Working with Anyways Creative, the publisher reminds shoppers that Books Make Us Better.
Book covers look great in a shop, but online we’re awash with a sea of thumbnails that reduce great cover art into nothing but digestible blocks.
That’s why Penguin Random House’s latest Books Make Us Better campaign is such a winner, the online equivalent of going through a book shop with staff by your side giving recommendations. Visitors to the microsite are able to select choose whether buying for themselves or someone else, either being paired with a particular habit, interest, or personality type to generate very playful book recommendations.
If you or your beloved’s personality type is, say, an ‘amateur sleuth’, then mystery novels from the Penguin Random House (PRH) catalog will be offered; an ‘outside-the-box thinker’ meanwhile could choose something like the Prince biography.
Working with animator and illustrator Ben Ommundson, London’s Anyways Creative developed a striking visual language for the site, GIFs and poster assets. Upon a vivid background, we see a central hand motif illustrate the gesture of gifting a book, while personable language aims books to as wide an audience as possible, reminding us that books don’t just have to be gifted to bookworms.
“With Books Make Us Better, we are proud to have worked with Penguin Random House to create an easy and fun experience for a broad audience, irrespective of age, background or current reading habits,” commented Ellen Turnill Montoya and Charlie Sheppard, creatives at Anyways.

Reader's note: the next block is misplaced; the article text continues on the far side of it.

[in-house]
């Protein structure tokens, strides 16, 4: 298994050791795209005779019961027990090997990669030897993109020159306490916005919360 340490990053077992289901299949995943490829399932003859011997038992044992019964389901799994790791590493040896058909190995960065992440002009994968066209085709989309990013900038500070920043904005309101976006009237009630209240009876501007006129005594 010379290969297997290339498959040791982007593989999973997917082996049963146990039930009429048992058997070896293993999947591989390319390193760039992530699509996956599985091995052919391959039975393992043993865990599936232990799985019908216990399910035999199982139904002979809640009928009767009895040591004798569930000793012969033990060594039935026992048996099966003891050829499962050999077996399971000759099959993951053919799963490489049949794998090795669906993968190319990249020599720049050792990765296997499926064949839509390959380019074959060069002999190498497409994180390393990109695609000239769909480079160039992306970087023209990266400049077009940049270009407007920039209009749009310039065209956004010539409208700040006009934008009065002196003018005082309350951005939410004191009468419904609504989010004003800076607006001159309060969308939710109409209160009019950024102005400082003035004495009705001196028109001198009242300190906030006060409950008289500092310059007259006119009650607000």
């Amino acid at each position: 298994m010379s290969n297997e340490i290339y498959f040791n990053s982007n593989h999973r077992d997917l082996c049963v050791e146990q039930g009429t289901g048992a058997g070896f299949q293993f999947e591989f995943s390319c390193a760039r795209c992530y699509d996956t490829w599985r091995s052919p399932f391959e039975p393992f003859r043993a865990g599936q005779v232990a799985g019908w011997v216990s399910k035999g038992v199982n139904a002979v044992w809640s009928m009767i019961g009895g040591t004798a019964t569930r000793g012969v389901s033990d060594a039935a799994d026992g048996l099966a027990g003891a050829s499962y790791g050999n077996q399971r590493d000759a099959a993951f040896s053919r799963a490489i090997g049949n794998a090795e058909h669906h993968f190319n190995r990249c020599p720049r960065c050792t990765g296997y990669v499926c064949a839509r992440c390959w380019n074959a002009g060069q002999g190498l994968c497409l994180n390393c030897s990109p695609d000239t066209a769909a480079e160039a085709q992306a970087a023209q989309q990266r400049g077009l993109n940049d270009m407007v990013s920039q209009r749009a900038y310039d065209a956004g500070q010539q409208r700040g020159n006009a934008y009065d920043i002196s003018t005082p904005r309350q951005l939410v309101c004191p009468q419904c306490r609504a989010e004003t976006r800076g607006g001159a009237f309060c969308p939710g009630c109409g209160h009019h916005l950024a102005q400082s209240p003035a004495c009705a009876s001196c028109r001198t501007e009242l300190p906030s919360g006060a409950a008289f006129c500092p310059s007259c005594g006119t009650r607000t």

“Referencing the intimate gesture of giving a personal gift during the holidays, and the tactile nature of books too, we hope we have created a campaign that is engaging and warm throughout. It is brought to life with beautiful animation from Ben Ommundson, as well as some characterful surprises along the way too!”
“This holiday campaign is our first foray into executing a unified campaign across our channels with a distinct creative direction and tone of voice,” adds Adam Royce, VP creative strategy director at Penguin Random House.
“We’re looking forward to creating more of these meaningful campaigns in the future to continue to understand, reach, and engage more deeply with our consumers, raise awareness of books, and build experiences that help readers to find their next great read.”
The campaign is also featured on posters at the platforms of numerous New York subway stations, structured in a neat grid formation.
The prints included the same bold colour palette of the microsite, each frame showcasing a diverse range of books to resonate with the wide range of commuters in the city.